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Osteoporosis International

, Volume 26, Issue 2, pp 765–774 | Cite as

Three-year denosumab treatment in postmenopausal Japanese women and men with osteoporosis: results from a 1-year open-label extension of the Denosumab Fracture Intervention Randomized Placebo Controlled Trial (DIRECT)

  • T. Sugimoto
  • T. Matsumoto
  • T. Hosoi
  • T. Miki
  • I. Gorai
  • H. Yoshikawa
  • Y. Tanaka
  • S. Tanaka
  • M. Fukunaga
  • T. Sone
  • T. Nakano
  • M. Ito
  • S. Matsui
  • T. Yoneda
  • H. Takami
  • K. Watanabe
  • T. Osakabe
  • N. Okubo
  • M. Shiraki
  • T. Nakamura
Original Article

Abstract

Summary

A 12-month extension phase of DIRECT in Japanese subjects with osteoporosis showed that total 3 years of denosumab treatment in Japanese postmenopausal women and men with osteoporosis was associated with low fracture rates, persistent bone turnover marker (BTM) reductions, continuous bone mineral density (BMD) increases, and a favorable overall benefit/risk profile.

Introduction

The DIRECT trial demonstrated that 2 years of treatment with denosumab 60 mg subcutaneously every 6 months significantly reduced the incidence of vertebral fracture compared to placebo in Japanese postmenopausal women and men with osteoporosis. The purpose of this study is to evaluate the efficacy and safety of denosumab treatment for up to 3 years.

Methods

This study includes a 2-year randomized, double-blind, placebo-controlled phase and a 1-year open-label extension phase in which all subjects received denosumab. The data correspond to 3 years of denosumab treatment in subjects who received denosumab (long-term group) and 1 year of denosumab treatment in subjects who received placebo (cross-over group) in the double-blind phase.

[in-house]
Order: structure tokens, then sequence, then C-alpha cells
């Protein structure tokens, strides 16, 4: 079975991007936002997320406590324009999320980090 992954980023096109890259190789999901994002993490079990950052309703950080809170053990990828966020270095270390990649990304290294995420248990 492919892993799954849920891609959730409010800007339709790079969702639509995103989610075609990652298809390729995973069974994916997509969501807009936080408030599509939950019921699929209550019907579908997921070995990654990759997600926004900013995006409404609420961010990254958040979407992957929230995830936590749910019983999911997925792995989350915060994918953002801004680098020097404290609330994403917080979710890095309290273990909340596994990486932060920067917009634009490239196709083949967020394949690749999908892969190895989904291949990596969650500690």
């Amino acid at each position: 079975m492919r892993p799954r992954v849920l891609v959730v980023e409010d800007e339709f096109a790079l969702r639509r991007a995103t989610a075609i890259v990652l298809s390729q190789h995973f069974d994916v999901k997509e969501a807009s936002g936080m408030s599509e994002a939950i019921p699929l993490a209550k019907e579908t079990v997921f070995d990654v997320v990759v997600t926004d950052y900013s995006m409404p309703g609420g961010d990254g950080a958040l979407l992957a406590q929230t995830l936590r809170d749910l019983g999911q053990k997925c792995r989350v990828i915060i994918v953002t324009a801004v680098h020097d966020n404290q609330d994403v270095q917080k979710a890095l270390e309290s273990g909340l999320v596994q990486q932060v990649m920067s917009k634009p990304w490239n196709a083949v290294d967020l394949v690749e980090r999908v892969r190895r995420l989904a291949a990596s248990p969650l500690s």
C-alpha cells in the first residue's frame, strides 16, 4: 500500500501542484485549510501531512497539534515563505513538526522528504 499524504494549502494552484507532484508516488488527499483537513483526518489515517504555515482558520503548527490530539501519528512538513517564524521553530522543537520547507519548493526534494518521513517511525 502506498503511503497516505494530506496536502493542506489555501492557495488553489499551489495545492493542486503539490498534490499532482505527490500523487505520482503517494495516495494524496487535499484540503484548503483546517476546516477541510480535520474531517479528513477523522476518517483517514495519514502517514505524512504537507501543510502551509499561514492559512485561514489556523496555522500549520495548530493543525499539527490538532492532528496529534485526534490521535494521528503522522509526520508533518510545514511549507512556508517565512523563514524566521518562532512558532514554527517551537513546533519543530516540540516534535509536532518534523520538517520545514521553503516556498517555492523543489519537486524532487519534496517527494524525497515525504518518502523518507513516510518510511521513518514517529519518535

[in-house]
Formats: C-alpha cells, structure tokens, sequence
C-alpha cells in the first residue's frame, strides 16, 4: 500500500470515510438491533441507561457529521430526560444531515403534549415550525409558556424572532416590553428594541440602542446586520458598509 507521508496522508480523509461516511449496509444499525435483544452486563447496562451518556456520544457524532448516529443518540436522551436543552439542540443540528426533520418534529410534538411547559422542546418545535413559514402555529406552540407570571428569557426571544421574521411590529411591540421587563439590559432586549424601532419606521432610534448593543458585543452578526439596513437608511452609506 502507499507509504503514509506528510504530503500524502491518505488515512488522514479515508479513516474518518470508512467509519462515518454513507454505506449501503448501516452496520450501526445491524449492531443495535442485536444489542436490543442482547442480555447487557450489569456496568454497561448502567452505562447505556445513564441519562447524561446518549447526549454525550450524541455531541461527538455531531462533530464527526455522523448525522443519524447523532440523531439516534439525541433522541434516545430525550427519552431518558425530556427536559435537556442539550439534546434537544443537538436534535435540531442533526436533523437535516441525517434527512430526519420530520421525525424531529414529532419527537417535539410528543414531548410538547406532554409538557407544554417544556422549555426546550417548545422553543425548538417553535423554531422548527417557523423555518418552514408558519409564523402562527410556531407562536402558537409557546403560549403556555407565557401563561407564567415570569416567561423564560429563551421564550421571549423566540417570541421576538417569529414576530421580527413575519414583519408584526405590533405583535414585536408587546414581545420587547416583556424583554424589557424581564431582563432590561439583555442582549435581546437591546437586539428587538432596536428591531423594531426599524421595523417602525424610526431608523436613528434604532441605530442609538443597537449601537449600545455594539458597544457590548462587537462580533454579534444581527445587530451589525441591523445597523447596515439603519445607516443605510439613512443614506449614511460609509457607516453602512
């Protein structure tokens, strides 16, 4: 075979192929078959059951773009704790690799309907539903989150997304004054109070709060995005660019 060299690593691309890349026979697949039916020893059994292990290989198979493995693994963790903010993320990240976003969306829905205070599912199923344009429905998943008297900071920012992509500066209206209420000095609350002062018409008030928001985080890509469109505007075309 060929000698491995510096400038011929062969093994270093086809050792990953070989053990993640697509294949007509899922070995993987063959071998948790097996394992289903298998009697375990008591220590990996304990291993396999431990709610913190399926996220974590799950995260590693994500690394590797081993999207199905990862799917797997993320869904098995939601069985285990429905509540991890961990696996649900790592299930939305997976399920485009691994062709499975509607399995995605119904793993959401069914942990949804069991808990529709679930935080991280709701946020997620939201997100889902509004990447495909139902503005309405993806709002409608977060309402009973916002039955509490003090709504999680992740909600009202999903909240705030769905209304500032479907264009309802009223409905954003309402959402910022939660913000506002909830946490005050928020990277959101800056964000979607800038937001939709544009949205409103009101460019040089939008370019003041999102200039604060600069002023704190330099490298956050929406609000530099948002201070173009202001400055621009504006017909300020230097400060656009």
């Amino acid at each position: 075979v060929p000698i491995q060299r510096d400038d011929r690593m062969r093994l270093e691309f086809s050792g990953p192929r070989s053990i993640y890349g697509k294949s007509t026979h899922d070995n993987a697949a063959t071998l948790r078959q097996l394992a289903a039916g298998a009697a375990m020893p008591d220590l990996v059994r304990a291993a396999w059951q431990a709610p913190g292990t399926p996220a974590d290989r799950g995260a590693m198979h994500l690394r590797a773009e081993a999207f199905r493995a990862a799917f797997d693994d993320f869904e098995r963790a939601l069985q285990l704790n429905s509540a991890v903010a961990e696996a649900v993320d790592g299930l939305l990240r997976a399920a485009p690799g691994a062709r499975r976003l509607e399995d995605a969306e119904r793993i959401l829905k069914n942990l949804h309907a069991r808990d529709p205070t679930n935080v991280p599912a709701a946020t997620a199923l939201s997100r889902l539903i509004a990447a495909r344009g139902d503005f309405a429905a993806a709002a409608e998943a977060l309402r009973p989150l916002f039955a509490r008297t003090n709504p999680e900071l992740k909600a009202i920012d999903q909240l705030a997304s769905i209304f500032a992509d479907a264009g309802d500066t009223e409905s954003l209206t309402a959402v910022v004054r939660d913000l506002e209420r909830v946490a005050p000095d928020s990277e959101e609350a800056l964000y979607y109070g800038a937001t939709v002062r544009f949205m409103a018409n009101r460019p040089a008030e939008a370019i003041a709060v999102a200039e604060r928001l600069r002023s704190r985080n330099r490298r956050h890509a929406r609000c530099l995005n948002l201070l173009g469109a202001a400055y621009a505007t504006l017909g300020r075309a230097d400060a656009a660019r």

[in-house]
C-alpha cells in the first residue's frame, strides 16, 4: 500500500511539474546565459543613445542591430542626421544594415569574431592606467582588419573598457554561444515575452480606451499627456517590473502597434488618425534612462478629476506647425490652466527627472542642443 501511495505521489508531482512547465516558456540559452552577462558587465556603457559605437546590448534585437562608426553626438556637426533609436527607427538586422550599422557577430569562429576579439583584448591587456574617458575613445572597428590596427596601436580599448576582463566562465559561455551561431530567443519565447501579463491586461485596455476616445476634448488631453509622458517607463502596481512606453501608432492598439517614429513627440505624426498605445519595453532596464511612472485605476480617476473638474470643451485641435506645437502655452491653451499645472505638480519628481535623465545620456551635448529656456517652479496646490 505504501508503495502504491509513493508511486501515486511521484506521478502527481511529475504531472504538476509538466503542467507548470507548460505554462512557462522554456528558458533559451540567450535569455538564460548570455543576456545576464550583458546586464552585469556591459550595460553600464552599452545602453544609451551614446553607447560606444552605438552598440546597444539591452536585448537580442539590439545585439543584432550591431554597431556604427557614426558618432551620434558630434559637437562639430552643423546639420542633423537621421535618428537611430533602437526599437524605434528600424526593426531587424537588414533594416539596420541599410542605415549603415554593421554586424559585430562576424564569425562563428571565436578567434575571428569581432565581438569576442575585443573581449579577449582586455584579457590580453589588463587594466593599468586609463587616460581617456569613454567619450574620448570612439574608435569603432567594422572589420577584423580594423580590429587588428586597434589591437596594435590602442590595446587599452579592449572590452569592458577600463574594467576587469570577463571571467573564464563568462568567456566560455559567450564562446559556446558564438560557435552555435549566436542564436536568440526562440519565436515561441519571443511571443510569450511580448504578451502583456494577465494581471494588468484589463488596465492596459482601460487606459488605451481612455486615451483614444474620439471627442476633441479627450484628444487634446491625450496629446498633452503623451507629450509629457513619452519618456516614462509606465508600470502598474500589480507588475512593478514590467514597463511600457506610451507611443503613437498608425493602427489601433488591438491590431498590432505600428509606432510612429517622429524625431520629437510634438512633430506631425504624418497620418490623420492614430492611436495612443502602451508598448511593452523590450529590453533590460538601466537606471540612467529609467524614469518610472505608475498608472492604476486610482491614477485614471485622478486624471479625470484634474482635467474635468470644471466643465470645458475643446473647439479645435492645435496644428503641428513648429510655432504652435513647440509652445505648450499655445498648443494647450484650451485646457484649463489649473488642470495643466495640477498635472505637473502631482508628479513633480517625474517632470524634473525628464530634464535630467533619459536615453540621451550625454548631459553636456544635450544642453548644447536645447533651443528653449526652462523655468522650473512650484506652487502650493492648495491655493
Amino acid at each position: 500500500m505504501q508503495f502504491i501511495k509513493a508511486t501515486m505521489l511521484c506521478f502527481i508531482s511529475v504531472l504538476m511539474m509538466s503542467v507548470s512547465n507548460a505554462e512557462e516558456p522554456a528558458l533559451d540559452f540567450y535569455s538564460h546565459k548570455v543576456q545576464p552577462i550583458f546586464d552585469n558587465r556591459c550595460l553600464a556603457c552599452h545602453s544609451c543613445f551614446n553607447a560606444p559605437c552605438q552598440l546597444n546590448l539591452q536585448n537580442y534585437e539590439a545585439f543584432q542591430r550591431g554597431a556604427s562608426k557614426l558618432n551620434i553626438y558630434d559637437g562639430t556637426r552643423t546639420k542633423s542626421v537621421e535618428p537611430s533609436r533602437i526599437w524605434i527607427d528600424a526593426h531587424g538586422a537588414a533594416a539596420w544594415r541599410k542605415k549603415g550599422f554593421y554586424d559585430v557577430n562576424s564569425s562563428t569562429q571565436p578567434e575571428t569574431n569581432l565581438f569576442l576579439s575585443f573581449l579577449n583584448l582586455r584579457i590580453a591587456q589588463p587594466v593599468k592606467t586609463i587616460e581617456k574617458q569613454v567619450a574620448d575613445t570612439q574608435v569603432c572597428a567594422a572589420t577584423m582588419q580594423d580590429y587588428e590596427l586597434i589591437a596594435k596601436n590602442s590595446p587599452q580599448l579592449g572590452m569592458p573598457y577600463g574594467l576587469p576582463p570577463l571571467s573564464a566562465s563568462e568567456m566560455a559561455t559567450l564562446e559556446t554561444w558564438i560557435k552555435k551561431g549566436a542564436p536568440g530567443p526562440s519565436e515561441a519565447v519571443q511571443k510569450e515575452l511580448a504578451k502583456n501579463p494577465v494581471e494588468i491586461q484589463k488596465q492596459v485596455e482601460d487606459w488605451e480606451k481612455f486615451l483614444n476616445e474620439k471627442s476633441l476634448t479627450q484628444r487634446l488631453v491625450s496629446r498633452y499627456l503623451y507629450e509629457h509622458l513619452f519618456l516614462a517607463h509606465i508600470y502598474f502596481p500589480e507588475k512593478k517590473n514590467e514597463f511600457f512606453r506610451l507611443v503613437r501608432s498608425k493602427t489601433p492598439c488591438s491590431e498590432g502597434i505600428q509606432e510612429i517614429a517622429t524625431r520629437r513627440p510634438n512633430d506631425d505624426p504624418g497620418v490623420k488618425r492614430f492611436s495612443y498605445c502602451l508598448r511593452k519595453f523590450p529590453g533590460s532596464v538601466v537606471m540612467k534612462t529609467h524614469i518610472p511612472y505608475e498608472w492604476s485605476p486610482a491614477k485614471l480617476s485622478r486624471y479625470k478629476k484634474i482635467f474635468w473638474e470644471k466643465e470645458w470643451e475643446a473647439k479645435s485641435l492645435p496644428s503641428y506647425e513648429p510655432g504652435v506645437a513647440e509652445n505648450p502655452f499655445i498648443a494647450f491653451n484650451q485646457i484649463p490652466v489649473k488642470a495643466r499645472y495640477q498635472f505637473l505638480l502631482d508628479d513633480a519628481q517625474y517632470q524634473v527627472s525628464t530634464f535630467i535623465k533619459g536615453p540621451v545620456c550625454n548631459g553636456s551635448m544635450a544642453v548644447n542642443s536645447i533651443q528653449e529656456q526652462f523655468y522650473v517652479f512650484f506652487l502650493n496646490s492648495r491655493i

Results

Eight hundred and ten subjects who completed the double-blind phase enrolled into the extension phase, and 775 subjects completed the study. All subjects received denosumab with daily supplements of calcium and vitamin D. The cumulative 36-month incidences of new or worsening vertebral fractures and new vertebral fractures were 3.8 and 2.5 %, respectively, in the long-term group. In this group, the BMD continued to increase, and the reduction in BTMs was maintained. In the cross-over group, comparable BMD increases and BTMs reductions to those of in their first year of the long-term group were confirmed. Adverse events did not show a notable increase with long-term denosumab administration. One event of osteonecrosis of the jaw occurred in the cross-over group.

Conclusions

Three-year denosumab treatment in Japanese subjects with osteoporosis showed a favorable benefit/risk profile.

Keywords

Bone mineral density Bone turnover marker Denosumab Fracture Japanese Long-term Osteoporosis 

Notes

Acknowledgments

The study was sponsored by Daiichi-Sankyo., Tokyo, Japan. The authors acknowledge Amgen for editorial assistance on the manuscript.

Conflicts of interest